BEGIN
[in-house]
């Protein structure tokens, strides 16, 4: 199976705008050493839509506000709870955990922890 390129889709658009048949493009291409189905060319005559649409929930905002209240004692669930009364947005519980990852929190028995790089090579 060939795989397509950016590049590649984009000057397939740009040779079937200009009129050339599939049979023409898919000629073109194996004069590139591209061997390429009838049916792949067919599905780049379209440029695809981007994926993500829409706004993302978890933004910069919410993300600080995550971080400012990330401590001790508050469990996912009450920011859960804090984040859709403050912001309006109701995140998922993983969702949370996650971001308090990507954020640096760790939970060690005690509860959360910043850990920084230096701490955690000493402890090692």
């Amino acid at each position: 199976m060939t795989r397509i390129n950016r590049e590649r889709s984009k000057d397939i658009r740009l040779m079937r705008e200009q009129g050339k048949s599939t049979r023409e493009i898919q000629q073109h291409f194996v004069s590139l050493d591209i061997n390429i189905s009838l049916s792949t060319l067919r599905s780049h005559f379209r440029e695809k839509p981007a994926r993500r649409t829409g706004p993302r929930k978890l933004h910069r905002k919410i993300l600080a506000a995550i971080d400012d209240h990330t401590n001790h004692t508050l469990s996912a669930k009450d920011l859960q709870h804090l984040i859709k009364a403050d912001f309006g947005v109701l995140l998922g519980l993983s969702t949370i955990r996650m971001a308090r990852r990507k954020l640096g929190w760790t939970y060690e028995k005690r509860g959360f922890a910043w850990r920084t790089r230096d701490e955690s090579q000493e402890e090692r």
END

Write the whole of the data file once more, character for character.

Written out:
[in-house]
């Protein structure tokens, strides 16, 4: 199976705008050493839509506000709870955990922890 390129889709658009048949493009291409189905060319005559649409929930905002209240004692669930009364947005519980990852929190028995790089090579 060939795989397509950016590049590649984009000057397939740009040779079937200009009129050339599939049979023409898919000629073109194996004069590139591209061997390429009838049916792949067919599905780049379209440029695809981007994926993500829409706004993302978890933004910069919410993300600080995550971080400012990330401590001790508050469990996912009450920011859960804090984040859709403050912001309006109701995140998922993983969702949370996650971001308090990507954020640096760790939970060690005690509860959360910043850990920084230096701490955690000493402890090692």
């Amino acid at each position: 199976m060939t795989r397509i390129n950016r590049e590649r889709s984009k000057d397939i658009r740009l040779m079937r705008e200009q009129g050339k048949s599939t049979r023409e493009i898919q000629q073109h291409f194996v004069s590139l050493d591209i061997n390429i189905s009838l049916s792949t060319l067919r599905s780049h005559f379209r440029e695809k839509p981007a994926r993500r649409t829409g706004p993302r929930k978890l933004h910069r905002k919410i993300l600080a506000a995550i971080d400012d209240h990330t401590n001790h004692t508050l469990s996912a669930k009450d920011l859960q709870h804090l984040i859709k009364a403050d912001f309006g947005v109701l995140l998922g519980l993983s969702t949370i955990r996650m971001a308090r990852r990507k954020l640096g929190w760790t939970y060690e028995k005690r509860g959360f922890a910043w850990r920084t790089r230096d701490e955690s090579q000493e402890e090692r």